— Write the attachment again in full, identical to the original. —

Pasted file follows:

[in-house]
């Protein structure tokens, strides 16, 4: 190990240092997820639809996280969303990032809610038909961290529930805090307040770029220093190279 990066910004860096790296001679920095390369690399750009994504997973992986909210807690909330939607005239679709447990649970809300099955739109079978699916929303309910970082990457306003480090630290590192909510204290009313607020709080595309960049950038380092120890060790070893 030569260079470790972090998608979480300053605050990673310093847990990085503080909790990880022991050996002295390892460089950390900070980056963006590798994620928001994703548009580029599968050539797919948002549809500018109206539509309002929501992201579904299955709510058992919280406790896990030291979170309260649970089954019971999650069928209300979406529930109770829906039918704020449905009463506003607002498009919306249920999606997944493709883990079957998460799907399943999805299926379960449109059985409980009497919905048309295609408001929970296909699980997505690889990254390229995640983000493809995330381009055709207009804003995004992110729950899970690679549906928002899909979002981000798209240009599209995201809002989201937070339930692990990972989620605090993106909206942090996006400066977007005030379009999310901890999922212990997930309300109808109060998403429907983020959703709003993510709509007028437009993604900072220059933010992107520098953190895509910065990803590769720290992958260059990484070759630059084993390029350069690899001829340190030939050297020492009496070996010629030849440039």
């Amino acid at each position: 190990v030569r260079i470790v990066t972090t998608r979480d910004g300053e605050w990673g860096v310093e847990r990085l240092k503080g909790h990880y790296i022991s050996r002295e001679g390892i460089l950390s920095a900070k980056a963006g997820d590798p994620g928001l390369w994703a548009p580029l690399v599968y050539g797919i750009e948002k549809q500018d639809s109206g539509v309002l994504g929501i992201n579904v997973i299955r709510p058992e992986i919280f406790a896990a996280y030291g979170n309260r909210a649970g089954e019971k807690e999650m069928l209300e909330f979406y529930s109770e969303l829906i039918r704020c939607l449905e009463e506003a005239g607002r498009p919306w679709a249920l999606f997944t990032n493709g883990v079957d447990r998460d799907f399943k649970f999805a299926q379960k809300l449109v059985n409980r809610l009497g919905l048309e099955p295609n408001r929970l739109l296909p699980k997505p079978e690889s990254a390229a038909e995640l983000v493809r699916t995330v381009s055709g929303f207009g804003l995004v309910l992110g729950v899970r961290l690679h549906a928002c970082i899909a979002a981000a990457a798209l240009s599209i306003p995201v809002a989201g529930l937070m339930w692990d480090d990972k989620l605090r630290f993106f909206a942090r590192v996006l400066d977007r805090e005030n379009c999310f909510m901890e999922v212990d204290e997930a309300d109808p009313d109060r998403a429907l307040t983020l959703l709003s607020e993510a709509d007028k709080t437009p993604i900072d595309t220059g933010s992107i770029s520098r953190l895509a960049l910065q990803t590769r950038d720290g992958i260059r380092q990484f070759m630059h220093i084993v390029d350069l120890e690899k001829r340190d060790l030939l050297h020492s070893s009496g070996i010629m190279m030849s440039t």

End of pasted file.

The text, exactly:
[in-house]
């Protein structure tokens, strides 16, 4: 190990240092997820639809996280969303990032809610038909961290529930805090307040770029220093190279 990066910004860096790296001679920095390369690399750009994504997973992986909210807690909330939607005239679709447990649970809300099955739109079978699916929303309910970082990457306003480090630290590192909510204290009313607020709080595309960049950038380092120890060790070893 030569260079470790972090998608979480300053605050990673310093847990990085503080909790990880022991050996002295390892460089950390900070980056963006590798994620928001994703548009580029599968050539797919948002549809500018109206539509309002929501992201579904299955709510058992919280406790896990030291979170309260649970089954019971999650069928209300979406529930109770829906039918704020449905009463506003607002498009919306249920999606997944493709883990079957998460799907399943999805299926379960449109059985409980009497919905048309295609408001929970296909699980997505690889990254390229995640983000493809995330381009055709207009804003995004992110729950899970690679549906928002899909979002981000798209240009599209995201809002989201937070339930692990990972989620605090993106909206942090996006400066977007005030379009999310901890999922212990997930309300109808109060998403429907983020959703709003993510709509007028437009993604900072220059933010992107520098953190895509910065990803590769720290992958260059990484070759630059084993390029350069690899001829340190030939050297020492009496070996010629030849440039």
């Amino acid at each position: 190990v030569r260079i470790v990066t972090t998608r979480d910004g300053e605050w990673g860096v310093e847990r990085l240092k503080g909790h990880y790296i022991s050996r002295e001679g390892i460089l950390s920095a900070k980056a963006g997820d590798p994620g928001l390369w994703a548009p580029l690399v599968y050539g797919i750009e948002k549809q500018d639809s109206g539509v309002l994504g929501i992201n579904v997973i299955r709510p058992e992986i919280f406790a896990a996280y030291g979170n309260r909210a649970g089954e019971k807690e999650m069928l209300e909330f979406y529930s109770e969303l829906i039918r704020c939607l449905e009463e506003a005239g607002r498009p919306w679709a249920l999606f997944t990032n493709g883990v079957d447990r998460d799907f399943k649970f999805a299926q379960k809300l449109v059985n409980r809610l009497g919905l048309e099955p295609n408001r929970l739109l296909p699980k997505p079978e690889s990254a390229a038909e995640l983000v493809r699916t995330v381009s055709g929303f207009g804003l995004v309910l992110g729950v899970r961290l690679h549906a928002c970082i899909a979002a981000a990457a798209l240009s599209i306003p995201v809002a989201g529930l937070m339930w692990d480090d990972k989620l605090r630290f993106f909206a942090r590192v996006l400066d977007r805090e005030n379009c999310f909510m901890e999922v212990d204290e997930a309300d109808p009313d109060r998403a429907l307040t983020l959703l709003s607020e993510a709509d007028k709080t437009p993604i900072d595309t220059g933010s992107i770029s520098r953190l895509a960049l910065q990803t590769r950038d720290g992958i260059r380092q990484f070759m630059h220093i084993v390029d350069l120890e690899k001829r340190d060790l030939l050297h020492s070893s009496g070996i010629m190279m030849s440039t």